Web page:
On Thursday, we will see the European Central Bank policy meeting statement and press conference. FX traders have lifted EURUSD in anticipation that the ECB will announce a shift in bond-buying policy. Many economists think not, but the ECB may sound more upbeat on the economy.

The week that was

Monday: The Martin Luther King holiday in the US didn’t deter US dollar sellers in Asia or Europe.

An upbeat-sounding BoJ governor Kuroda fuelled USDJPY selling while EURUSD was buoyed by fresh, hawkish ECB expectations. Sterling shone on the back of new “soft-Brexit” hopes following chatter that the Netherlands and Spain wanted a close relationship with the UK. The antipodeans rallied on broad US dollar weakness; USDCAD was rangebound ahead of the BoC Wednesday.

Tuesday: In Asia and Europe, Monday’s US dollar sellers were Tuesday’s dollar buyers. Renewed concerns about Merkel’s ability to form a government, and Japan’s finance minister expressing concern about sharp currency moves supported the greenback. Sentiment shifted in the US session, and the dollar sellers were back in the driver’s seat. Talk that the ECB would maintain its current dovish policy stance underpinned EURUSD. GBPUSD rallied on US dollar weakness and solid economic data; the US dollar finished with losses across the board.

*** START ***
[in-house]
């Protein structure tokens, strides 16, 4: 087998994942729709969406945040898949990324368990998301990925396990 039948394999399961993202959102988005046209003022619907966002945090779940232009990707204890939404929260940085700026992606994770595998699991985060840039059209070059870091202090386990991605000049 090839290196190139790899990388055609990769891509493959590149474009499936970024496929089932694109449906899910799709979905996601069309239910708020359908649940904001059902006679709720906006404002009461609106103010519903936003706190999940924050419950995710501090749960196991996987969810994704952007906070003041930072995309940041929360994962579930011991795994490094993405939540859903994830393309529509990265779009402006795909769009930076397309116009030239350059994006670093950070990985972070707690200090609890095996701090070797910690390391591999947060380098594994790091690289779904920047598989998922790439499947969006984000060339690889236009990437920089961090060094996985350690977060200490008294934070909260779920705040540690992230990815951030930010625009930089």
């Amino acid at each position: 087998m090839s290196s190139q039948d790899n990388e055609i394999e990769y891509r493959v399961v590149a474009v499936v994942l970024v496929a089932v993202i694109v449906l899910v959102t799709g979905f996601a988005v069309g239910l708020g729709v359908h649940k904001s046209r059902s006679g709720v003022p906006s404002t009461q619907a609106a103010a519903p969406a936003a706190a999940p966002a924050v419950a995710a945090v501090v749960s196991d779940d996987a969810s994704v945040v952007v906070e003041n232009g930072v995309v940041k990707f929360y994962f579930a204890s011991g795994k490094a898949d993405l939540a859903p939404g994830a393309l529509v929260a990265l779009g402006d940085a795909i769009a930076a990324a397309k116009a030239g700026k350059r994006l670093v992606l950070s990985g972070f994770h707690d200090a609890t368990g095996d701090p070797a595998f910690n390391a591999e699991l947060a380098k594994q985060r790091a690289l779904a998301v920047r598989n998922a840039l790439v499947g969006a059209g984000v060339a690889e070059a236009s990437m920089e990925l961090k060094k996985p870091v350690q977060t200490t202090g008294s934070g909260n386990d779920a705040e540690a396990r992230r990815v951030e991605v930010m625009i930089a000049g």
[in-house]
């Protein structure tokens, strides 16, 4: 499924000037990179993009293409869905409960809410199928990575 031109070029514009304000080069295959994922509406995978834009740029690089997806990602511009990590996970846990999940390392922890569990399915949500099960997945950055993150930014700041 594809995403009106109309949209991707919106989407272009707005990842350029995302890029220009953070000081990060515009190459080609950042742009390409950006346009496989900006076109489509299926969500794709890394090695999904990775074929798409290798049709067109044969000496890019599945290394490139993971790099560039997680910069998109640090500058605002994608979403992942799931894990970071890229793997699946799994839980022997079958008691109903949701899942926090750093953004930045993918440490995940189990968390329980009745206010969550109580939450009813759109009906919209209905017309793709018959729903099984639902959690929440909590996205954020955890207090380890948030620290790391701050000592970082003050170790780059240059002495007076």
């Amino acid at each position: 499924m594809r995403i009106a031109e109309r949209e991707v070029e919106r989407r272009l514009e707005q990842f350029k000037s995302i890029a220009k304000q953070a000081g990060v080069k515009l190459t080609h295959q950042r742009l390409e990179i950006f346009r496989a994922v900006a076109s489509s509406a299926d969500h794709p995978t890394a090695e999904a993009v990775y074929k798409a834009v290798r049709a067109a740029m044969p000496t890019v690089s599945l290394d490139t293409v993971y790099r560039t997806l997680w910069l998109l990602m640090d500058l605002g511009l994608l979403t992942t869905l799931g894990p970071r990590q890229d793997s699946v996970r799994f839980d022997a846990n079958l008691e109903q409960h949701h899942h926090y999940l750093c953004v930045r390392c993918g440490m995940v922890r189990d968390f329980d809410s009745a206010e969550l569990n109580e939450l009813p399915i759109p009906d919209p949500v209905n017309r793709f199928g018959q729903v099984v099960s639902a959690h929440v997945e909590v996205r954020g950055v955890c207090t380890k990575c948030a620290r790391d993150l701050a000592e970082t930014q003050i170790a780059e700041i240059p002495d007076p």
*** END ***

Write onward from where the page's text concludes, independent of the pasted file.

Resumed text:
Wednesday: The US dollar opened in New York with minor gains. USDJPY retreated after Kuroda repeated that policy would continue to be crafted to achieve inflation of 2.0%. AUDUSD declined despite strong domestic data. EURUSD was erratic. It jumped to 1.2322 in Asia and then dropped to 1.2209 in early Europe trading. Eurozone inflation data were ignored, but an ECB official wasn’t. He expressed some concern about the high level of the currency.


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Sterling dropped, in part, due to profit-taking. The NY session was frothy as EURUSD rallied to 1.2285 by mid-day and then sank to 1.2216 at the close. GBPUSD hit 1.3940 before retreating to 1.3954 at the end of the day. The Bank of Canada triggered a 1.2367-1.2532 range after a dovish rate hike because of Nafta concerns. Wall Street indices soared. The Dow Jones Industrial Average closed at 26,115. Apple announced plans that included the repatriation of $250 billion

Thursday: AUDUSD couldn’t hang on to gains after a better than expected employment report. However, the downside was limited, and it traded in a 0.7980-0.8000 range until the New York close. USDJPY bounced wildly inside a 110.60-111.40 band, closing in New York at 111.05. Prices were buffeted by US government shutdown fears, higher Treasury yields, and mixed US data. Broad US dollar weakness lifted the antipodean currencies to the highest levels of the week by the close in New York. EURUSD consolidated Asia gains during the US session while Sterling ticked steadily higher.

Friday: The US dollar traded on the defensive overnight and in New York on heightened concerns that the US government would shutdown on Saturday.

— Edited by Michael McKenna

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Categories FX, Foreign Exchange, Currency, Canadian Dollar